The Philosopher Who Feared Hope
The first course I took as a Ph.D. candidate at the University of Oregon, in the fall of 1987, was Ethical Theory. (Actually, I wasn’t a Ph.D. candidate; I was a provisional admit. Essentially, UO said, “Come and take a class and see how you do.” After I wrote a paper, they admitted me to the program.) William Davie, the professor, had us read Iris Murdoch’s The Sovereignty of Good. Through that book and others, Murdoch greatly influenced my thinking during my time at Oregon. My dissertation, Learning to Love: Philosophy and Moral Progress, is heavily indebted to Murdoch. In later years I discovered Diogenes Allen, a longtime professor at Princeton Seminary, whose book, The Path of Perfect Love, was equally shaped by Murdoch’s ideas. Allen, now deceased, and I are both Christians who learned much about love from the same explicitly non-Christian philosopher.
Murdoch was a 20th century Platonist who believed in the Good, but not in God. She quite consciously borrowed or adapted Christian ideas, giving them nontheistic treatments, as part of her moral philosophy. For instance, Murdoch thought modern psychology, with its notion of an unconscious mind, gives a pretty good picture of original sin. Human beings are often unaware of the drives and fears that condition our behavior; our selfishness consists in the way we see and evaluate other people and things by their roles in our lives. It is natural for us to see other people as furniture in our worlds. So we have to fight against our natural tendencies. In the moral life, Murdoch wrote, the enemy is the “fat, relentless ego.”
Moral progress is rarely easy, Murdoch thought. We struggle to see our neighbors accurately. Sometimes, as if by magic, a person might be freed (for a time) from egocentricity. Murdoch’s novels (she wrote many) often describe a character jarred loose from the fat ego, perhaps by illness or injury, or by a sudden recognition of having sinned, or by a realization of death’s approach. Murdoch does not hesitate to label such unexpected interruptions in egocentricity as “grace,” though she did not believe in any God who might be the source of such grace.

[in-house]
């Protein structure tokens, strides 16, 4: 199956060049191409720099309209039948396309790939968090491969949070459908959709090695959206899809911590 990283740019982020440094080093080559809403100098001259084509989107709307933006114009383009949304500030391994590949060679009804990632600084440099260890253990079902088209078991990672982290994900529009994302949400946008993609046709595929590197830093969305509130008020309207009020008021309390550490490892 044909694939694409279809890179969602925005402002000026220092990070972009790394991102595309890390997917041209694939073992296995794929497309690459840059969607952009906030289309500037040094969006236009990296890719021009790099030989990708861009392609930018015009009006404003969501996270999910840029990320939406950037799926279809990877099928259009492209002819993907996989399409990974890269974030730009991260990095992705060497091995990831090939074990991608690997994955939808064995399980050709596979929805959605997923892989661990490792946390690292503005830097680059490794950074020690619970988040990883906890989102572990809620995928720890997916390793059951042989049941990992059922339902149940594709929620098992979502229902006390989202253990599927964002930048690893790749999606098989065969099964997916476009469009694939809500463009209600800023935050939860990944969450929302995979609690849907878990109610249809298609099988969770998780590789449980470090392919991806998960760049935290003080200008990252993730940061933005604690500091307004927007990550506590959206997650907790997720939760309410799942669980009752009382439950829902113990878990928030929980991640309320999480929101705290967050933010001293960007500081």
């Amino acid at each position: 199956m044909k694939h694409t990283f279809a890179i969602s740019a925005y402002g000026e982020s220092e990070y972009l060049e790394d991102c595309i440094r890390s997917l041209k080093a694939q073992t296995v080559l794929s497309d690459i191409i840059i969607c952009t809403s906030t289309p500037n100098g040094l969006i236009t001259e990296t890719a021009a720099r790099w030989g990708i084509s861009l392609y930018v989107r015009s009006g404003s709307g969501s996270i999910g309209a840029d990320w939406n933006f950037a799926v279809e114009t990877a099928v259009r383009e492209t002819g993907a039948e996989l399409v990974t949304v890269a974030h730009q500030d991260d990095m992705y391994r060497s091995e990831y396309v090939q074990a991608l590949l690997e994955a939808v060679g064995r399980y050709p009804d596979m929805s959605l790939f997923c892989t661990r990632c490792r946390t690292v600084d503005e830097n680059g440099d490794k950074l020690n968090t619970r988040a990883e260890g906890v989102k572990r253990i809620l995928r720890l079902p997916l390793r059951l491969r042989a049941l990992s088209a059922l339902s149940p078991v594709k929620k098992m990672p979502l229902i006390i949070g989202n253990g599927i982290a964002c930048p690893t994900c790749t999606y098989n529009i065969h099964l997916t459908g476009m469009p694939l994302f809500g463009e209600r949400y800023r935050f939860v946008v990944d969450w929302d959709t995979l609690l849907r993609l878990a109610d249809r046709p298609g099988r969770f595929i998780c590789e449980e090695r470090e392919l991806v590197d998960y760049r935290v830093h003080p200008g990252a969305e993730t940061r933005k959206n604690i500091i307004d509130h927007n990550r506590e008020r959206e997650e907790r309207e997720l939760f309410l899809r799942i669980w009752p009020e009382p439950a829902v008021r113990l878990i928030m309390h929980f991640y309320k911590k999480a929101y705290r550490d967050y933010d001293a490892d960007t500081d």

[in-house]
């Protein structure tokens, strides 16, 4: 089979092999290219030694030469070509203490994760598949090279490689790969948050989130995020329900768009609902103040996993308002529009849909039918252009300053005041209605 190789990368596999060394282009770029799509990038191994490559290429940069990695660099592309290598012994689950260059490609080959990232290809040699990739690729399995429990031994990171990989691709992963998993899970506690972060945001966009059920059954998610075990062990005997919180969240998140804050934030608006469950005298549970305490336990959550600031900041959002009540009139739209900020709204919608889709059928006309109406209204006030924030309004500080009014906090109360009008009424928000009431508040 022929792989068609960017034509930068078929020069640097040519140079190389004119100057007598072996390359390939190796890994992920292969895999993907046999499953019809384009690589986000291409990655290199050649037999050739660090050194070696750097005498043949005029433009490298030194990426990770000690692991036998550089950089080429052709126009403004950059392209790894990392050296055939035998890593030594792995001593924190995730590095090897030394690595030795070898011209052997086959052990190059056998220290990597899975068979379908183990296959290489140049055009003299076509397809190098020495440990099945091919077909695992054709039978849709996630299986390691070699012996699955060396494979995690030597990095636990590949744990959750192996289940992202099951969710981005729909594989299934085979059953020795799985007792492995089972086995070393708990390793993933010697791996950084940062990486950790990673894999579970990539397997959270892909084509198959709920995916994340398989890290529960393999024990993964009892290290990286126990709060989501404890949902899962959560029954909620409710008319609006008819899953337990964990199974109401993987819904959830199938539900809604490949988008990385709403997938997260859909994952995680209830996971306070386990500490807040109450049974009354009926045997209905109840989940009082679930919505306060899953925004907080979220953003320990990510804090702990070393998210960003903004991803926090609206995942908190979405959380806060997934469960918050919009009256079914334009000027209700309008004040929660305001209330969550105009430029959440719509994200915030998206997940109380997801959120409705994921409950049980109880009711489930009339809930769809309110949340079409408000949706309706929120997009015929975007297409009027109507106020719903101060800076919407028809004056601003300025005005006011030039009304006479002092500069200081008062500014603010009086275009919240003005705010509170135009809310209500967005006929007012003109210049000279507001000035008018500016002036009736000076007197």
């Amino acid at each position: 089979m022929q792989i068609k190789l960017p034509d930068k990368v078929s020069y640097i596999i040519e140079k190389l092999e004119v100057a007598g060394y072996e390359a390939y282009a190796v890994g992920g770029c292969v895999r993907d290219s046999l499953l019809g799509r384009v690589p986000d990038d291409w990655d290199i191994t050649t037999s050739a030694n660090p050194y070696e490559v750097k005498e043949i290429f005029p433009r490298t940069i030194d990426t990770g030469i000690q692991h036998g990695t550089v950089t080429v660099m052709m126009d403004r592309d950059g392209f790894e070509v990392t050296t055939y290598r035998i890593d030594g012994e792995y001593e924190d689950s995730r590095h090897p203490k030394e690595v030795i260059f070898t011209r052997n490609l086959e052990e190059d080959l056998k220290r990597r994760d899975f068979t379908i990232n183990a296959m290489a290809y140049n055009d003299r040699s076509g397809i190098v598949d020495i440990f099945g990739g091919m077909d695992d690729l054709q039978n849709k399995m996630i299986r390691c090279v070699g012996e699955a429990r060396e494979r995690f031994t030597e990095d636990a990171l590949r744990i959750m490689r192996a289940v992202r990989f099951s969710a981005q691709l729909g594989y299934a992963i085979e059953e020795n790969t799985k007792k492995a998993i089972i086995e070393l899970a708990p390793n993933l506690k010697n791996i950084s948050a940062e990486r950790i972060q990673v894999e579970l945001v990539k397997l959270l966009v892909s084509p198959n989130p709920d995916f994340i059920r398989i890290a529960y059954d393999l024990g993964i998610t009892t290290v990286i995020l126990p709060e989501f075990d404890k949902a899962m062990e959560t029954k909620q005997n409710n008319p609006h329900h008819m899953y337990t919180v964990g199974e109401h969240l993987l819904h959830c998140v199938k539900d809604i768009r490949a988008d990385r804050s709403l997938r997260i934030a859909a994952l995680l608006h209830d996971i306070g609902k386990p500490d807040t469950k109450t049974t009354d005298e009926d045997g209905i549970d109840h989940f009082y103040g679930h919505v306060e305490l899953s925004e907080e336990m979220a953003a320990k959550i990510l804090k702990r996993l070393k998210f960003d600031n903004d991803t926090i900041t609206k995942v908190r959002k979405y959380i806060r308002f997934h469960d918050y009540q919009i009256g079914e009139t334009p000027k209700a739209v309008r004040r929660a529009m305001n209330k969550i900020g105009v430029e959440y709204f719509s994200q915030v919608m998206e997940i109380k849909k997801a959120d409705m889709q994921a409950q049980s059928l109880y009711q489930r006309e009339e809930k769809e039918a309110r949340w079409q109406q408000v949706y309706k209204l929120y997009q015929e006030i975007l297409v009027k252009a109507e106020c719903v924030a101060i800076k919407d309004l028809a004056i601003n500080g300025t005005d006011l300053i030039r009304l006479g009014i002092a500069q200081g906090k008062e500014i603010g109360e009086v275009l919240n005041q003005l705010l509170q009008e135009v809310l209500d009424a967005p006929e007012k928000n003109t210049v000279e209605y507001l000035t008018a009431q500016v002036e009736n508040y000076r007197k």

It’s really quite remarkable. Murdoch obviously knew Christian theology. Sin, grace, prayer, spiritual exercises—she used them all. And she endorsed familiar Christian virtues: love, humility, graciousness, etc. She just didn’t believe in God.
Over the years, I’ve revisited Murdoch’s book many times. In recent weeks I’ve had opportunity to re-read Murdoch yet again—along with Diogenes Allen—as part of a directed study with a student. I’ve been struck by the Christian virtue Murdoch did not endorse.
Repeatedly, in The Sovereignty of Good, Murdoch warns against “consolation.” She takes it as clearly true that people ought to live morally good lives. We ought to struggle against selfishness, even if we have evolved in such a way that egocentricity is natural to us. We ought to strive to see other people justly and lovingly, even if experiences of clear vision are hard to find and fly away quickly. Murdoch thought the “Good” was real and ought to be the end goal of moral pilgrimage, even if we only get small glimpses of it. The moral life is hard. Therefore, Murdoch thought, we will be tempted to believe in things that promise to make it easier. And religion is full of such consolations. We are tempted to believe in a personal God who graciously helps us overcome selfishness. We are especially tempted to believe that God will reward us in the end. Thus we will be tempted to believe in fictions.
We must try to be good, to fight the relentless ego, without consolations. In the end, Murdoch thought, we die. Our lives are tiny flickers in an unimaginably old, dark universe. We must pursue the good, but without hope. We must, Murdoch thought, be “good for nothing.” Without expectation of reward, without hope for final triumph, Murdoch believed the almost impossible task of fighting egocentricity was obviously right. And yet, morality is not democratic; some people may not see the importance of trying to see the world as it is, and there is nothing in philosophical argument that can force them to see it.
It seems that Iris Murdoch feared hope.
Perhaps she thought that if she admitted consolation into the moral life, it would undermine the project of seeing rightly. How can I rightly love the other—how can I see the other justly and lovingly—if I think all the while that my love will benefit me? The “just and loving gaze” can be corrupted into merely another way of protecting and enlarging the ego.
I say “perhaps.” I am not certain why Murdoch feared consolation so much. But it strikes me as sad—and unnecessary. Honesty often compels us to admit we do things with mixed motives. Any husband, upon very little reflection, will realize that doing kind things for his wife will redound to his own advantage. “If my wife is happy, I’ll be happy.” So the consoling, egoistic motive is there, if he wants to pay attention to it. But the other-focused motive is also there; it is enough to see that the kind deed will bless his wife.
I hope for the resurrection of the dead, for a new heaven and new earth, for eternal friendship with God. These hopes are tremendously consoling. That fact alone, that these hopes are consoling, does not move me to abandon them.